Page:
Real Life Magazine, Fall 1997
As August progresses and kitchen gardens everywhere reach their zenith I can’t help but wonder if there isn’t some quiet conspiracy brewing in the vegetable world. I’ve gardened for both pleasure and profession for more years than I’d like to admit. Every year, regardless of where I live, the same thing happens.
Wham!! Somewhere between dozens and hundreds of tomatoes suddenly ripen in tandem. Oh sure, I’ve staggered my plantings with early, mid and late season varieties, studied gardening books, catalogs, and horticultural manuals – all to no avail! Yes, early varieties do set fruit earlier. Great green temptations hang from these vines, inspiring visions of “tomato steaks” sprinkled with salt and fresh ground pepper.
Days pass, then weeks. My early and midseason tomatoes ripen to a lighter shade of green. Meanwhile, the late season varieties are catching up. Finally, on some arbitrary day, silently agreed upon by tomatoes everywhere – they begin to turn red. At the same time, the local farmers markets are crowded with great deals on wonderfully fresh produce . . . tomatoes included.
What’s a person to do? Now, my family loves fresh tomatoes, peppers, and eggplant and we eat our share when they’re available. But, there are limits. Extended family, friends and neighbors alike cringe when they see me, grocery bags of garden surplus in hand, headed up their driveways.
Years ago, I experimented with canning and freezing vast quantities of excess summer produce. I quickly learned the first law of canning concerning kitchen gardens and the natural world. That is: no matter when one chooses a canning day (or week), it will be the hottest, most humid day of the year. No matter how early in the day you begin, the steam produced from the pressure cooker and boiling water bath combine with the day’s weather to provide you with your own personal sauna. Not much fun!!
Over the years, commitments to work and family have grown, leaving me with less time to “put up” my surplus. The desire still remains though, and I’ve learned to streamline the whole affair, making it easier, more enjoyable and even more productive! First and foremost, live by this rule: if you wouldn’t eat it today or tomorrow, you probably won’t want to eat it in February either. Too often, I’ve frozen veggies in August, only to throw them on the compost pile the following spring. At the time, it seemed like such a waste to throw them out. Think of the time I could have saved had I just admitted last August that my broccoli was past its prime!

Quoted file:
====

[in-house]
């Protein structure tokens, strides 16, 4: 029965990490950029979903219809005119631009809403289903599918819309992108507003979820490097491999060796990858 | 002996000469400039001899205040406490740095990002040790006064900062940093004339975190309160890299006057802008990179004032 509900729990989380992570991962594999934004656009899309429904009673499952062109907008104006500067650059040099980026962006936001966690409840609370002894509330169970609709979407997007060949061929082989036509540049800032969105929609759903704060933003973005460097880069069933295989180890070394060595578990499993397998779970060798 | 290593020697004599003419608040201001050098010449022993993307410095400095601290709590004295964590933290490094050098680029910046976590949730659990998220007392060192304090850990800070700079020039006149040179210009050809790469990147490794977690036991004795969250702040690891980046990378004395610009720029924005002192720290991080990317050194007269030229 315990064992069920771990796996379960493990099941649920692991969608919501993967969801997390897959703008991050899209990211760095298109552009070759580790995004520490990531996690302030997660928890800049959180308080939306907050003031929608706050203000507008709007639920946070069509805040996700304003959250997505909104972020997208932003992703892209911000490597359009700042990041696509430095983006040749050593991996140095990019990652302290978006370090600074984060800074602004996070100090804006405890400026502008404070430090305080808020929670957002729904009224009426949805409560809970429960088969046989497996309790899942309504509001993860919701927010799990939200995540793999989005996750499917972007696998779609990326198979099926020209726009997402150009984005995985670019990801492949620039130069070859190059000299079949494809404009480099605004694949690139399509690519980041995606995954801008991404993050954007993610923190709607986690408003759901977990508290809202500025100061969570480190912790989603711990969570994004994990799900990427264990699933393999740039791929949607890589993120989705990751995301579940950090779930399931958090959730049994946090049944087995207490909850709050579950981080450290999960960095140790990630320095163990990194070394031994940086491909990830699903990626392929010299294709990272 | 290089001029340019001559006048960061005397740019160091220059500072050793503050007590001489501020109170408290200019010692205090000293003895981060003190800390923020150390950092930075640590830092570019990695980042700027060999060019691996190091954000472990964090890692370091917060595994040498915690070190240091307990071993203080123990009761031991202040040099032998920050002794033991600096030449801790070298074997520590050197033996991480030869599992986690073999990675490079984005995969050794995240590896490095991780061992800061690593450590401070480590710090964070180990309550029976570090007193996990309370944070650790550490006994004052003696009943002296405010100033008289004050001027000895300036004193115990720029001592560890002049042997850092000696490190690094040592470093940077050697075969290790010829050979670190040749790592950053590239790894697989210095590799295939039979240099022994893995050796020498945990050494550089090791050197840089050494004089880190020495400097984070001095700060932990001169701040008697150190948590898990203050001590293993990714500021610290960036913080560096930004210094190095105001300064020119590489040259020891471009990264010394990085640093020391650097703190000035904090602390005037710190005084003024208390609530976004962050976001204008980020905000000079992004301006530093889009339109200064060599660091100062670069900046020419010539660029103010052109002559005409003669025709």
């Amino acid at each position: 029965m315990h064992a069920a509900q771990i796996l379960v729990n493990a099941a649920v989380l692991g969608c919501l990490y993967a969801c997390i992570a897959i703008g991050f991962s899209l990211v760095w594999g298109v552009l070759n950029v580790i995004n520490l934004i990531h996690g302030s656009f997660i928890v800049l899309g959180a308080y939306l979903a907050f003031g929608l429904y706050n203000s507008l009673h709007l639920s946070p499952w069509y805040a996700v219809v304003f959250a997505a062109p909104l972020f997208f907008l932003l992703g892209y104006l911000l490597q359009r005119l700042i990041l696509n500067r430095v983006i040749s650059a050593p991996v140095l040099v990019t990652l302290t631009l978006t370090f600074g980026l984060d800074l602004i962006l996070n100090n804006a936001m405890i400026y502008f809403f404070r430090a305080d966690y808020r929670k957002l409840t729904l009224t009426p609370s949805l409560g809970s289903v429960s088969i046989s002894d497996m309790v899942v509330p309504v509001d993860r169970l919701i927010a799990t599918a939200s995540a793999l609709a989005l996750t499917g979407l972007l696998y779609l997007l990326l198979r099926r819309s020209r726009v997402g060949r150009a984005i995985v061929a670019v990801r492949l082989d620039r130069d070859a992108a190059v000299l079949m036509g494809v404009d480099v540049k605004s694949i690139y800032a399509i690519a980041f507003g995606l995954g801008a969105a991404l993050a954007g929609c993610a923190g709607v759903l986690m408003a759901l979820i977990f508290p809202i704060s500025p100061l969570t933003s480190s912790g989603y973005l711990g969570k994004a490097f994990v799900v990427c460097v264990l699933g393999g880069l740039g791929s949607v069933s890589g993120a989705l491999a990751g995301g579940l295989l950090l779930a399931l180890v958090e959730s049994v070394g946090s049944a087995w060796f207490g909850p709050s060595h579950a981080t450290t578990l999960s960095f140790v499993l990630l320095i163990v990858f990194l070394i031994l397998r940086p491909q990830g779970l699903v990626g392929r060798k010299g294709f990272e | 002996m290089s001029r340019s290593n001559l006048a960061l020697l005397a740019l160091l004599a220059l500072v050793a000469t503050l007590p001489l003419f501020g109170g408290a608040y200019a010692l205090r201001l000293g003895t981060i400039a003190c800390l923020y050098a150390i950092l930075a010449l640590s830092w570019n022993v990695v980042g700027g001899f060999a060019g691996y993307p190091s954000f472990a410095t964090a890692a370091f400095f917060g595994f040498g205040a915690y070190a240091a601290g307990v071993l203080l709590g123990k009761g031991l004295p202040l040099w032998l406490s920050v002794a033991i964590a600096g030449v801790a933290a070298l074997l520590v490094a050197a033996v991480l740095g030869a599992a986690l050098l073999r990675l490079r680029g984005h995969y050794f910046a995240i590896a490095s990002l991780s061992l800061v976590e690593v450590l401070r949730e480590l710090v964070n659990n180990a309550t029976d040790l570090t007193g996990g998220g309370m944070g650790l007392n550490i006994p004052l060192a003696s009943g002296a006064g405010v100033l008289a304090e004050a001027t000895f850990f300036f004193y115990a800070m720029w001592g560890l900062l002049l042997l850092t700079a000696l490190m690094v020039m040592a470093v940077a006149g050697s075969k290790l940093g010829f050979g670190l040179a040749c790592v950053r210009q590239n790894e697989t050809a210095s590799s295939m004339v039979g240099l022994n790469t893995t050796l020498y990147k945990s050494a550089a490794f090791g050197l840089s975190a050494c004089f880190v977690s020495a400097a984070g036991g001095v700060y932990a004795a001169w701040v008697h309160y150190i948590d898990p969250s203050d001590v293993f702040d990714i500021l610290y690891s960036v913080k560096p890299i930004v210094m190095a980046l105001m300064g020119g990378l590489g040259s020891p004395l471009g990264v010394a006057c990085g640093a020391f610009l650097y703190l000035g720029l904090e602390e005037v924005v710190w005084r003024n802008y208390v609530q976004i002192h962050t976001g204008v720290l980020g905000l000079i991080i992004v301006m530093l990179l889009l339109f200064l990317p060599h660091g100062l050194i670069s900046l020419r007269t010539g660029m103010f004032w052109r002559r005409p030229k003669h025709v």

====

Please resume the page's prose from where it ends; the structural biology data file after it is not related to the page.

I’ve also learned to use extra produce as ingredients rather than freezing specific types alone. I like making up a big pot of vegetable soup or stew, using whatever extras are on hand. A slow cooker makes this even easier. Later, I can leave it as is, or “doctor” it with meat, pasta, etc . . . so many options exist! This method saves me time twice – once in the summer and again later in the year when I have a head start on dinner.
Invest in a food dehydrator. Tomatoes and peppers adapt exceptionally well to this method of preservation. Just slice and place on the dehydrator racks. Ours runs from the end of August through September. As tomatoes dry, put them in plastic bags and throw them into the freezer. Bring them back to life by covering them with boiling water for about 10 minutes. Pour off, add olive oil and maybe a little garlic and basil. These “sun-dried” tomatoes are wonderfully flavorful. They’re much less expensive than those found at specialty markets and they make great Christmas gifts.
Crush a few dried tomatoes and add to tomato sauces, soups, etc. Sweet and hot peppers dry perfectly. Hard to believe as it may be, the sweet peppers re-constitute wonderfully. Add them to sauces and stews during the winter months when fresh peppers top £1.99/lb. at the market.
Finally, put away fresh herbs while they’re abundant. There’s nothing like basil to bring back the scent of summer. Dipping bunches in boiling water first helps retain peak flavor.
Try chopping basil and sandwiching between layers of salt. After several weeks, the salt will absorb the basil’s flavor. Not only is this stuff great, it lasts and lasts!